Top 10 Startups of 2015

A lot of start-ups have been launched this year and here, we have looked at top 10 startups of 2015.


Wish was founded by Peter Szulczewski and Danny Zhang. It is a mobile shopping startup that shows you the stuff you want to buy. Wish is in talks to raise roughly $100 million at a valuation of around $1 billion. Wish CEO Peter Szulczewski said “We want to be Google AdWords for the retailer.”


Dots, founded by Paul Murphy and Patrick Moberg, is a new type of gaming studio. The company’s initial game “Dots” was a gigantic hit, garnering over one million users in a week after their launch in May 2013. They followed up with a sequel game, TwoDots this summer and then spun out of Betaworks entirely after closing a $10 million round of funding from Tencent and GreyCroft.


Marc Lore is working on unveiling a new e-commerce website called Jet, which is rumored to be an Amazon-killer. Lore has promised Jet will be a “new kind of e-commerce experience, uniquely grounded in transparency and customer empowerment.” Jet hasn’t officially launched yet, but it has announced it will offer shares of stock to early users.

Yik Yak

Yik Yak, founded by Brooks Buffington and Tyler Droll, is a gossip app taking high schools and college campuses by storm. It works by letting users post anything they want, anonymously. The app is location-based, so you can only see what people nearby are posting. Some schools have already blocked the app. In total, Yik Yak has raised $73.5 million.

Cyber Dust

To keep yourself and your messages safe, you may want to consider using Cyber Dust. Mark Cuban’s free app lets users send self-destructing texts and photos, with help from Mention Media. It’s like Snapchat in that your messages will vanish after 30 seconds, but it’s better than Snapchat because won’t leave any trace of your messages whatsoever — your name is never attached to them, either.


Stripe was founded by two brothers and launched in 2011 to help businesses process payments online. It now works with big names in tech like Reddit, Lyft and TaskRabbit. It started out 2014 by raising $80 million at a $1.75 billion valuation and ended the year by raising another $70 million at twice that valuation. The startup is now working to add more business partners and expanding rapidly abroad.


Coinbase was founded in 2012 to provide a digital wallet for bitcoin transactions. At the time, founder Brian Armstrong struggled to pitch the service to investors. “I couldn’t explain the whole concept of Bitcoin to someone in a pitch and also get them to invest,” he told Mashable in an earlier interview.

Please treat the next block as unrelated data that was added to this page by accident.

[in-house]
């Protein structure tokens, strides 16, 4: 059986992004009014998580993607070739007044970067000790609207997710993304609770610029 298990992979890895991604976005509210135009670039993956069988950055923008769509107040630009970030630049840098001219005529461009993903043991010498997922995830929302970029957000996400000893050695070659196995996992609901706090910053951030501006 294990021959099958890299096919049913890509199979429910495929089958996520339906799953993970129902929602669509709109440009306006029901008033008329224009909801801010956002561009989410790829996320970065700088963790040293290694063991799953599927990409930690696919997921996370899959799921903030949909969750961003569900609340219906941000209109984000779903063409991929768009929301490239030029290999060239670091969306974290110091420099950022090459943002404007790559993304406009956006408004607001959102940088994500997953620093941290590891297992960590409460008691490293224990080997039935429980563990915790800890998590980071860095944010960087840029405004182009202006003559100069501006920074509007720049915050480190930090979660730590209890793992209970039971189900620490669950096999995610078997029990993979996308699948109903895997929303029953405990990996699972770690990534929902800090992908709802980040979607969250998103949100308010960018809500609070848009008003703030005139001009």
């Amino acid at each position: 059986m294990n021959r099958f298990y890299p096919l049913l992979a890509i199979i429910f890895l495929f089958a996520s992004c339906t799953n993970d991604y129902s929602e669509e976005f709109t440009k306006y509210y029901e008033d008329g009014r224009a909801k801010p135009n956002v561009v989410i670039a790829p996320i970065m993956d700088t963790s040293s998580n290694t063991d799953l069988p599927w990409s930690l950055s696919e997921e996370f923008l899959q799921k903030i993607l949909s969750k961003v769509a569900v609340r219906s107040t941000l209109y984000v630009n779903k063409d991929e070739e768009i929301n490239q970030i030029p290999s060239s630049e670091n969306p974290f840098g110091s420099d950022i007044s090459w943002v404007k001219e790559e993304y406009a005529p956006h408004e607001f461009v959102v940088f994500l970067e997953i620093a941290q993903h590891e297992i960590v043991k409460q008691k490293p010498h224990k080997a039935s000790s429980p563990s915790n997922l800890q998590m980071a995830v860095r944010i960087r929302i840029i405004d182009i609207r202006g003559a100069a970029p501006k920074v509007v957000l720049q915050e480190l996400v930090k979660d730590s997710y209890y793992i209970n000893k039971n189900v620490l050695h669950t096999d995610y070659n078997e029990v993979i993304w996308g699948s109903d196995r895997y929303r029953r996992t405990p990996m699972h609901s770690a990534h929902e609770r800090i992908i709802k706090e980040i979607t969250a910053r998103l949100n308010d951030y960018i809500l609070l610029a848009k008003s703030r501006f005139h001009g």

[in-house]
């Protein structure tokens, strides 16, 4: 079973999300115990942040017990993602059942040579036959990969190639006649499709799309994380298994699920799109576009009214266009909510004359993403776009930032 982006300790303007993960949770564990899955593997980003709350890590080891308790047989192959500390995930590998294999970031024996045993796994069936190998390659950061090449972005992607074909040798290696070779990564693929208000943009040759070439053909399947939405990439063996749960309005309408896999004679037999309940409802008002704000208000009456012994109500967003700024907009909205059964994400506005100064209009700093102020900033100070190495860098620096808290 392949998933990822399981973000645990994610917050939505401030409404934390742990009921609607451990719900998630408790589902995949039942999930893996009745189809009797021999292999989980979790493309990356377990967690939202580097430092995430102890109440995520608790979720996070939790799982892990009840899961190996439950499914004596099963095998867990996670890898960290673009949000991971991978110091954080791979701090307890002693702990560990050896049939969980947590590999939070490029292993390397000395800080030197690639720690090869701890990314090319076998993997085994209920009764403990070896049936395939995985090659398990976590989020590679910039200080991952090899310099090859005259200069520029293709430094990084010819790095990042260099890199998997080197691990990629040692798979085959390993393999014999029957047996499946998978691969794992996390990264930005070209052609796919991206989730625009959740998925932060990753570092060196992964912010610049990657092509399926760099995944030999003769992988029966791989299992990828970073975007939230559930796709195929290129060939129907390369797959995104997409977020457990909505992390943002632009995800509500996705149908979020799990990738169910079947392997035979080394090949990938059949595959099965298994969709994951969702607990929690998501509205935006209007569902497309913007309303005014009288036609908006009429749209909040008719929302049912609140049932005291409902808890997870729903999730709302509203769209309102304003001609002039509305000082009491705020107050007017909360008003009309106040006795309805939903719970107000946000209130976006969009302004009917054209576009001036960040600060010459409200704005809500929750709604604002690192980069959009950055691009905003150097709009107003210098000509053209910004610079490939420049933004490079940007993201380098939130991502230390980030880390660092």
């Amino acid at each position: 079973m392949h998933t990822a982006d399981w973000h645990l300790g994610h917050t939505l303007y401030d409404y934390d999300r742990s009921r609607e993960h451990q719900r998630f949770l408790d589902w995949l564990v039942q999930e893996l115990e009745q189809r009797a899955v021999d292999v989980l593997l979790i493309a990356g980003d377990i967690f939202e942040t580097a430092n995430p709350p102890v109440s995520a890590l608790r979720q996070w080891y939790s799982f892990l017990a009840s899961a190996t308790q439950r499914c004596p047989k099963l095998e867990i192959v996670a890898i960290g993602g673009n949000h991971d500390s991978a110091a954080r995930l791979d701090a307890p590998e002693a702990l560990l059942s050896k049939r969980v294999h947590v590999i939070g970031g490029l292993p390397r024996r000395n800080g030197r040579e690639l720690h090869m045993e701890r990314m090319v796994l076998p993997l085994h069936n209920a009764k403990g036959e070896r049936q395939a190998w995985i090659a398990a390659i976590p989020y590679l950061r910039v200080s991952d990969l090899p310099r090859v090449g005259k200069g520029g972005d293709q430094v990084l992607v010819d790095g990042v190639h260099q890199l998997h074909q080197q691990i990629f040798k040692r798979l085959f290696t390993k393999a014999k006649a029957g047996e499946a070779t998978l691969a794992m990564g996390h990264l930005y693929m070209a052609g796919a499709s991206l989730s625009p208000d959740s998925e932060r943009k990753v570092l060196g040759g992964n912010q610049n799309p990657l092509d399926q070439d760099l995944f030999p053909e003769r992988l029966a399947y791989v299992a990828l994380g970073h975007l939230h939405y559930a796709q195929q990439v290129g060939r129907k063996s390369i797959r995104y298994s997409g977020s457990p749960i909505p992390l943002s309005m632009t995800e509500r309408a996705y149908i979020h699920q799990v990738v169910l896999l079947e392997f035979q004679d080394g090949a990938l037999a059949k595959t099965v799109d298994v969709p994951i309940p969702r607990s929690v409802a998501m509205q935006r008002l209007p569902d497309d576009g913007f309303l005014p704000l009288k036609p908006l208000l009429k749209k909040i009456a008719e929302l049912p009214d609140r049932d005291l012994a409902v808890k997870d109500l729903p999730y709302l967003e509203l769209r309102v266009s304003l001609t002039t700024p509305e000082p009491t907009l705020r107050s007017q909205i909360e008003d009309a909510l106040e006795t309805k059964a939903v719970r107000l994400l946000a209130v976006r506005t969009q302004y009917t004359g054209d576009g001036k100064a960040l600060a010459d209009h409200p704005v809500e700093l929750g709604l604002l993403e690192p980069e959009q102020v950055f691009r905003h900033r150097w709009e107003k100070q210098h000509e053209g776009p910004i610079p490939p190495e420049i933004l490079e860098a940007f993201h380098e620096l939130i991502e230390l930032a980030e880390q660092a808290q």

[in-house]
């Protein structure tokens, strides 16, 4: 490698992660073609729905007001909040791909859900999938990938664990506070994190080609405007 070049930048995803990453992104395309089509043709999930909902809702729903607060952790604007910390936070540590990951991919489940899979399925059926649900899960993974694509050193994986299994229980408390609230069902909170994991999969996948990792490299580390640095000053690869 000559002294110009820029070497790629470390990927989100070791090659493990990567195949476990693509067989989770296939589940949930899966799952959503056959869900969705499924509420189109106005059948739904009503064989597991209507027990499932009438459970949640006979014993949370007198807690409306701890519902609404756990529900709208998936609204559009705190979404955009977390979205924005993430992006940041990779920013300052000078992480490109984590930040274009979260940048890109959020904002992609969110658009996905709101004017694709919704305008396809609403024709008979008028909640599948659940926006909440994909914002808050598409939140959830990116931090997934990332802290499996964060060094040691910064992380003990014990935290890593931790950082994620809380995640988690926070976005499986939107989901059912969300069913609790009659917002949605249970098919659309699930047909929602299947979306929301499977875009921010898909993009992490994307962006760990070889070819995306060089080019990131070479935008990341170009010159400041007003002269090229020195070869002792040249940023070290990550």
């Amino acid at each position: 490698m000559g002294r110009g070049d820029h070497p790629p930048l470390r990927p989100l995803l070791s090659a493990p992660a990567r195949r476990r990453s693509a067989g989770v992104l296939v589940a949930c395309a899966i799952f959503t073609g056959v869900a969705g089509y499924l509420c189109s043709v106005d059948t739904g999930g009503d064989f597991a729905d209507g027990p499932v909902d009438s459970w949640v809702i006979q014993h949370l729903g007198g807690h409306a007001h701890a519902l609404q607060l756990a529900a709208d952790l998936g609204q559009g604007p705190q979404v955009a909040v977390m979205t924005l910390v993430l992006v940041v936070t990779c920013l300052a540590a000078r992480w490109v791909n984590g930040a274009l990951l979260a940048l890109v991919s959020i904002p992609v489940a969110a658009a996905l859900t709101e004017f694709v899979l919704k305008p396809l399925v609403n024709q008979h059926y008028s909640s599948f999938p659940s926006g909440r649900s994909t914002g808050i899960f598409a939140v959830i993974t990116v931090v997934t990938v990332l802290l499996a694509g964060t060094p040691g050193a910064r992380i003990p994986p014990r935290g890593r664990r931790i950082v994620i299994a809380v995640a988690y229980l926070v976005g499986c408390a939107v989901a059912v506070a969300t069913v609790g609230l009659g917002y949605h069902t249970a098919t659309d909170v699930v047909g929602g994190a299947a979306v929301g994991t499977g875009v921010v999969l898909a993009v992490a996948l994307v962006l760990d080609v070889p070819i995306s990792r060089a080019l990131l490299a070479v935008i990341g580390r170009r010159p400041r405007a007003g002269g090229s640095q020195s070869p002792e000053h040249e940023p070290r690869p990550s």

But at the end of 2013, it managed to raise $25 million in funding, making it the top funded Bitcoin startup. Now the startup is reportedly in the process of raising another large round of funding that might value it at about $400 million.


Snapchat may be valued at $10 billion. It just partnered with Square to let users transfer money to friends. And some have speculated it could easily introduce TV-style ads into its live events Our Story feature. This may be the year we see Snapchat play catch up to the bigger social media companies.

Product Hunt

Ryan Hoover launched Product Hunt a year ago to help users share and discover new mobile and web applications every day. Now the 27 year-old and his site have emerged as influential voices in the tech community, surfacing new products and startups for investors and reporters alike. Last month, Product Hunt raised $6 million in funding from top investors to continue growing the service and its community. Hoover says the plan is to gradually expand beyond the early adopter tech community by creating new sections for subjects like music and fashion. “When we start identifying a big enough group, we’ll expand and create a separate community,” he said.


The company has raised more than $1 billion in funding and is reportedly in the process of raising another billion. It is experimenting with courier services and “corner store” deliveries, moves that analysts believe hint at its greater potential as a full-fledged logistics service. And it continues a heated battle against other well-funded ride-hailing startups as well as the established taxi industry and, of course, regulators. Uber built up a corporate culture that prized some questionable tactics to fight its way to the top of the taxi heap.


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